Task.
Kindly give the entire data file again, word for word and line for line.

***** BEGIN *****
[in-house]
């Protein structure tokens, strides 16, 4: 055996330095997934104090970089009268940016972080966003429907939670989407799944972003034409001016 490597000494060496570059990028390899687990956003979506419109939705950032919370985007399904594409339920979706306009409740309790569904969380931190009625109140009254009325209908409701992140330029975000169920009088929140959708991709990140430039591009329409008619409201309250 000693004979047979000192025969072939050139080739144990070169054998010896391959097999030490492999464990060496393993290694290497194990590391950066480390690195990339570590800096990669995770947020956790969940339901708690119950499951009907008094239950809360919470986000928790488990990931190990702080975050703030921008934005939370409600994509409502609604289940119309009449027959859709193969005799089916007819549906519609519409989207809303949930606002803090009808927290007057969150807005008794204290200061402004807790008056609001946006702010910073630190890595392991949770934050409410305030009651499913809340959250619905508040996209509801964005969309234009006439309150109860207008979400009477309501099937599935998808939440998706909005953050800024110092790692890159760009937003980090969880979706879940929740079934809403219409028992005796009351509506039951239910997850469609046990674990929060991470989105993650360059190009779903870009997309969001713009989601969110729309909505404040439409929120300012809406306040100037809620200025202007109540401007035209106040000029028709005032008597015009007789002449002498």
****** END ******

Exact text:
[in-house]
């Protein structure tokens, strides 16, 4: 055996330095997934104090970089009268940016972080966003429907939670989407799944972003034409001016 490597000494060496570059990028390899687990956003979506419109939705950032919370985007399904594409339920979706306009409740309790569904969380931190009625109140009254009325209908409701992140330029975000169920009088929140959708991709990140430039591009329409008619409201309250 000693004979047979000192025969072939050139080739144990070169054998010896391959097999030490492999464990060496393993290694290497194990590391950066480390690195990339570590800096990669995770947020956790969940339901708690119950499951009907008094239950809360919470986000928790488990990931190990702080975050703030921008934005939370409600994509409502609604289940119309009449027959859709193969005799089916007819549906519609519409989207809303949930606002803090009808927290007057969150807005008794204290200061402004807790008056609001946006702010910073630190890595392991949770934050409410305030009651499913809340959250619905508040996209509801964005969309234009006439309150109860207008979400009477309501099937599935998808939440998706909005953050800024110092790692890159760009937003980090969880979706879940929740079934809403219409028992005796009351509506039951239910997850469609046990674990929060991470989105993650360059190009779903870009997309969001713009989601969110729309909505404040439409929120300012809406306040100037809620200025202007109540401007035209106040000029028709005032008597015009007789002449002498």